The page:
What is the 30° rule?

The 30° rule states that for a rolling-CB shot, over a wide range of cut angles, between a 1/4-ball hit (49 degree cut) and 3/4-ball hit (14 degree cut), the CB will deflect by very close to 30° from its original direction after hitting the OB. If you want to be more precise, the angle is a little more (about 34°) closer to a 1/2-ball hit and a little less (about 27°) closer to a 1/4-ball or 3/4-ball hit. The rule is described and illustrated in the following videos:

The Dr. Dave peace-sign technique is very useful in applying the 30° rule. The 30° rule angle templates can be useful to help you calibrate your V-sign. If you want to know how the CB path varies with speed and how to account for this, see speed effects. And if you want to see how numbers change a little with typical pool equipment conditions, see “Rolling Cue Ball Deflection Angle Approximations” (BD, November, 2011).

Here a video demonstrations showing examples of how the 30° rule can be used in different shot situations:

and here are some others:

Here’s a convenient 1-page summary resource page summarizing all of the important points of the 30° rule, and here’s a useful handout covering advanced topics.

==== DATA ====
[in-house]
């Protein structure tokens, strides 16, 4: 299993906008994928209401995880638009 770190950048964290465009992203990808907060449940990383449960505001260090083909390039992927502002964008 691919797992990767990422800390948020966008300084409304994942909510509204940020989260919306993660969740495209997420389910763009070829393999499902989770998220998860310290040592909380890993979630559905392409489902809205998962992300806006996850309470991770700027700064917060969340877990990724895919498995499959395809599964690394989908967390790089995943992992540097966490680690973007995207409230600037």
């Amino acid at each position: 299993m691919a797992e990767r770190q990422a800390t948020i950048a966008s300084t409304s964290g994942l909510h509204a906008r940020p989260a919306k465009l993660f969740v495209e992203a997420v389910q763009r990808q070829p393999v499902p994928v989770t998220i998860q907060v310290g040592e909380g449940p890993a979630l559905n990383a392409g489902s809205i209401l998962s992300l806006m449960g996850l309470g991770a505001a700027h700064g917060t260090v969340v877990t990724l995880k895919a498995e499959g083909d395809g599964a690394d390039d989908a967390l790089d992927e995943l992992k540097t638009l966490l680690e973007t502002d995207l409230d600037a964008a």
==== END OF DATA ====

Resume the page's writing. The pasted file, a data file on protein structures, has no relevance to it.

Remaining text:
For more info, see “The 30° rule: Part I – the basics” (BD, April, 2004) and where the CB goes for different cases.

See also: using inside spin to narrow the follow angle.

Is the 30° rule exact?

30° is an approximate carom angle that works fairly well over a wide range of cuts between a 1/4-ball and 3/4-ball hit. However, the carom angle over this range based on the equations and plots here:

TP B.13 – Rolling cue ball carom angle approximations

An improved approximation is to use a slightly larger angle (34°) closer to a 1/2-ball hit and a slightly small angle (about 27°) closer to a 1/4-ball or 3/4-ball hit. For more information, see the peace-sign technique and the following video:

Here’s a graph from Bob Jewett (with the approximation lines added by Pat Johnson) that show how the carom angle changes with ball-hit fraction:

rolling CB carom angle plot

Dr. Dave keeps this site commercial free, with no ads. If you appreciate the free resources, please consider making a one-time or monthly donation to show your support: